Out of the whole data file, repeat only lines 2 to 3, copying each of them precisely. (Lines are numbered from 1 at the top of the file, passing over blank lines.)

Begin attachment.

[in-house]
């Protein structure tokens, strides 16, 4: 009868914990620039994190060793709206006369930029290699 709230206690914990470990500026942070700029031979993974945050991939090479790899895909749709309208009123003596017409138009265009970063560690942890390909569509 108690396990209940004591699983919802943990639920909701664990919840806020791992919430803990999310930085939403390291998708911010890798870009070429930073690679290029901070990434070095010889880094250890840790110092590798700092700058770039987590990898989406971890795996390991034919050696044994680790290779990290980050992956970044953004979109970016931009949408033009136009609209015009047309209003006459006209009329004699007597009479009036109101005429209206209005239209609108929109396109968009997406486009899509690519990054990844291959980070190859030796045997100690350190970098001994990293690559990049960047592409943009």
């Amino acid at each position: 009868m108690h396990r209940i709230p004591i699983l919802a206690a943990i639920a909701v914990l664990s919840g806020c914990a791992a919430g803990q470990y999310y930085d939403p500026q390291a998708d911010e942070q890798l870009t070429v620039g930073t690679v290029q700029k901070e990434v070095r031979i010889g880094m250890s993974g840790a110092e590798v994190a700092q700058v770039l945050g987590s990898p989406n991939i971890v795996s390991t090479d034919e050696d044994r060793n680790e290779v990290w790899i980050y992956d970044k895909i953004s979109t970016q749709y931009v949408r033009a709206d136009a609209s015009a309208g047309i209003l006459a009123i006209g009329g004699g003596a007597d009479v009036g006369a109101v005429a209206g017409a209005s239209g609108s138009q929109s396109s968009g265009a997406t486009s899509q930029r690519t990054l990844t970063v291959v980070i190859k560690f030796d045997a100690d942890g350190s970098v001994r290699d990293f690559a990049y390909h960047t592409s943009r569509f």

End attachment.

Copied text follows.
């Protein structure tokens, strides 16, 4: 009868914990620039994190060793709206006369930029290699 709230206690914990470990500026942070700029031979993974945050991939090479790899895909749709309208009123003596017409138009265009970063560690942890390909569509 108690396990209940004591699983919802943990639920909701664990919840806020791992919430803990999310930085939403390291998708911010890798870009070429930073690679290029901070990434070095010889880094250890840790110092590798700092700058770039987590990898989406971890795996390991034919050696044994680790290779990290980050992956970044953004979109970016931009949408033009136009609209015009047309209003006459006209009329004699007597009479009036109101005429209206209005239209609108929109396109968009997406486009899509690519990054990844291959980070190859030796045997100690350190970098001994990293690559990049960047592409943009």
């Amino acid at each position: 009868m108690h396990r209940i709230p004591i699983l919802a206690a943990i639920a909701v914990l664990s919840g806020c914990a791992a919430g803990q470990y999310y930085d939403p500026q390291a998708d911010e942070q890798l870009t070429v620039g930073t690679v290029q700029k901070e990434v070095r031979i010889g880094m250890s993974g840790a110092e590798v994190a700092q700058v770039l945050g987590s990898p989406n991939i971890v795996s390991t090479d034919e050696d044994r060793n680790e290779v990290w790899i980050y992956d970044k895909i953004s979109t970016q749709y931009v949408r033009a709206d136009a609209s015009a309208g047309i209003l006459a009123i006209g009329g004699g003596a007597d009479v009036g006369a109101v005429a209206g017409a209005s239209g609108s138009q929109s396109s968009g265009a997406t486009s899509q930029r690519t990054l990844t970063v291959v980070i190859k560690f030796d045997a100690d942890g350190s970098v001994r290699d990293f690559a990049y390909h960047t592409s943009r569509f």